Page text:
Even on the government's figures, unemployment at Elizabeth, a city built around a General Motors plant on the outskirts of Adelaide, the South Australian capital, has surged from 17 to 28 percent since 1990, while remaining at about 3 percent in the well-to-do Sydney suburb of Woollahra. In country regions, jobless rates are three times the rates of the most prosperous suburbs.

Unemployment rates across Victoria, South Australia and Tasmania--now labelled the 'rust belt'--are today 30 to 40 percent higher than in the early 1990s. Pockets of high unemployment exist throughout the northern state of Queensland. Some 39 percent of the workforce is jobless at Mount Morgan, a former gold-mining town near Rockhampton, while the unemployment rate is 28 percent at Wacol, on Brisbane's south-western outskirts.

This social fracturing is associated with distinct shifts in employment patterns. Jobs in the information technology sector grew by 49 percent between 1992-93 and 1995-96, from 136,000 to 208,000. In the decade to 1998, some 391,000 extra jobs were created in business and property services, a category that takes in lawyers, accountants, management consultants, real estate agents and other business professionals.

However, the number of manufacturing jobs nationally fell by 70,000 over the same decade, and the finance sector shed a sum total of 16,200 jobs as banks and other institutions shut down branch offices and automated the tasks of routine clerical workers.

Low-paid service jobs--usually casualised, with no security and poor conditions--have proliferated. Salesworkers increased in number by nearly 100,000 between 1991 and 1995. Hospitality jobs also mushroomed. One of the greatest growth industries has been private security, with a new army of guards watching over banks, businesses, government departments and palatial residences.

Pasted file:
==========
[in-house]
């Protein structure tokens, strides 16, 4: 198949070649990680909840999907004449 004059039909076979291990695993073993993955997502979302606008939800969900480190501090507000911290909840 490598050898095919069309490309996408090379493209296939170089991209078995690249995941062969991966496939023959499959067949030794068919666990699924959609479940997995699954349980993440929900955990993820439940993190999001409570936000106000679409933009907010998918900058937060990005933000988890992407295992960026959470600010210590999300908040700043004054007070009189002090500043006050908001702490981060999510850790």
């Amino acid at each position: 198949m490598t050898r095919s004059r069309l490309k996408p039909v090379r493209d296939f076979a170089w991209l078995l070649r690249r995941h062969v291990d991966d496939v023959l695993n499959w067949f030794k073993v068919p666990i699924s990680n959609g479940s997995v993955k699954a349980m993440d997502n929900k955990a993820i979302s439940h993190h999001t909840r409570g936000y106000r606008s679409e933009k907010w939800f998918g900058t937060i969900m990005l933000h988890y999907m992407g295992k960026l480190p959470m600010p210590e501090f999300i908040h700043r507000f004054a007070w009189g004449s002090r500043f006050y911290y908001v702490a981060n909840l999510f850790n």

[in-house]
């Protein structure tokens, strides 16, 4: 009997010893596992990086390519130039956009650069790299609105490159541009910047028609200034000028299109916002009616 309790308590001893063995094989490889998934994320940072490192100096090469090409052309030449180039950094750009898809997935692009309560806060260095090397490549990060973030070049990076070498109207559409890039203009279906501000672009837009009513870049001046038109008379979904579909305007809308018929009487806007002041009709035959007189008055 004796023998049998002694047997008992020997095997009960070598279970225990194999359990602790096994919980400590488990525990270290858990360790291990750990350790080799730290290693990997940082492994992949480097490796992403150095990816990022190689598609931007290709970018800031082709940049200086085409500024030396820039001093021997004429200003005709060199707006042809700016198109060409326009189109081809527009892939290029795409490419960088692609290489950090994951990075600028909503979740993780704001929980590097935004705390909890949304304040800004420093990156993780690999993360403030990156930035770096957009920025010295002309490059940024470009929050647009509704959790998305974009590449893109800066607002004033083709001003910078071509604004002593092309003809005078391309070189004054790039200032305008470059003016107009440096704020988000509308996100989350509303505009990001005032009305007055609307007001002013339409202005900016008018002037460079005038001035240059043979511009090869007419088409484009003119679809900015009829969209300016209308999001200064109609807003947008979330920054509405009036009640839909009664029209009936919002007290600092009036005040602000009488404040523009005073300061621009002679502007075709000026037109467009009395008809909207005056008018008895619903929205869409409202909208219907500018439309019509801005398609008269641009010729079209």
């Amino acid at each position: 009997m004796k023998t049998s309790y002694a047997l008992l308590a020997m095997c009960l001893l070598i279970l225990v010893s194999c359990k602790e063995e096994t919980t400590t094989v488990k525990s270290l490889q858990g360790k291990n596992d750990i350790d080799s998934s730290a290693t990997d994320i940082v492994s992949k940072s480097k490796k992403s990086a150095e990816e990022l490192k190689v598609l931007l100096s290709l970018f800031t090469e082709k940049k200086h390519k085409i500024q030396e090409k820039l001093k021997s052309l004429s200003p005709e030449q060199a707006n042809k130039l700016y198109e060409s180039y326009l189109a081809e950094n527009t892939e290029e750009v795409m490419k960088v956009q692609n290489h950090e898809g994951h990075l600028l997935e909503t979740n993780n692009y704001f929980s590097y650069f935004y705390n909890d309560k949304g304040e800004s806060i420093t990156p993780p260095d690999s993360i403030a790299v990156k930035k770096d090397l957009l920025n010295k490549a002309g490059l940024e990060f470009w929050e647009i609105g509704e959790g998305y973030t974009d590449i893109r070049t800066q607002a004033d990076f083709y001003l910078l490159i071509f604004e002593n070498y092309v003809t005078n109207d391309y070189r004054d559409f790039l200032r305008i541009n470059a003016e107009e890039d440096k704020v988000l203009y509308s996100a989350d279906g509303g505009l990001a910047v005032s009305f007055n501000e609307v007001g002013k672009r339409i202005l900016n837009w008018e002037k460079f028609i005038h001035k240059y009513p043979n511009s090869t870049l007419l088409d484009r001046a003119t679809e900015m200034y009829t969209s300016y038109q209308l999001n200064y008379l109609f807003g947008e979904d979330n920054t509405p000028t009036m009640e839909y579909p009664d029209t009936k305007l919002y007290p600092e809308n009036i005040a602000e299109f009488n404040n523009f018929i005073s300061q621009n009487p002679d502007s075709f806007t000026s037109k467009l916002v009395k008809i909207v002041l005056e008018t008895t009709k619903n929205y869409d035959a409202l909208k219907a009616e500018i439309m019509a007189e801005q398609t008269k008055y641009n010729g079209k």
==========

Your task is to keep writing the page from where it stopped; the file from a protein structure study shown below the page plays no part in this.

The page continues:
These figures provide another insight into the hostility displayed by most voters in the recent federal election toward both the parties--Labor and Liberal--which have enforced these processes. In particular, they confirm that the Hawke and Keating Labor governments, working hand in glove with the trade unions, presided over the greatest transfer of wealth from the working class to the wealthy in history.

Some of the NIEIR figures were given prominence in a recent edition of the Australian Financial Review. Its article cited concerns within business and academic circles about the social and political implications of the social divide. Professor Bob Gregory of the Australian National University told the business newspaper: 'The poor are increasingly living together in one set of neighbourhoods and the rich in another. One half of Australia does not know how the other half lives, and this is not a good thing.'

Yet the same newspaper carried an editorial bluntly insisting that even greater inequality was essential if unemployment rates were to be reduced. Such a reality, it suggested, had been accepted in the United States where far larger income disparities were accepted as normal and where unemployment had fallen to 5 percent. The editorial declared that in order to 'create jobs' wages had to be cut to the levels set by the global labour market.

In other words, social inequality will only grow, because it is now inherent to the capitalist market and the private profit system.

See Also:
Growing concentration of wealth
[6 October 1998]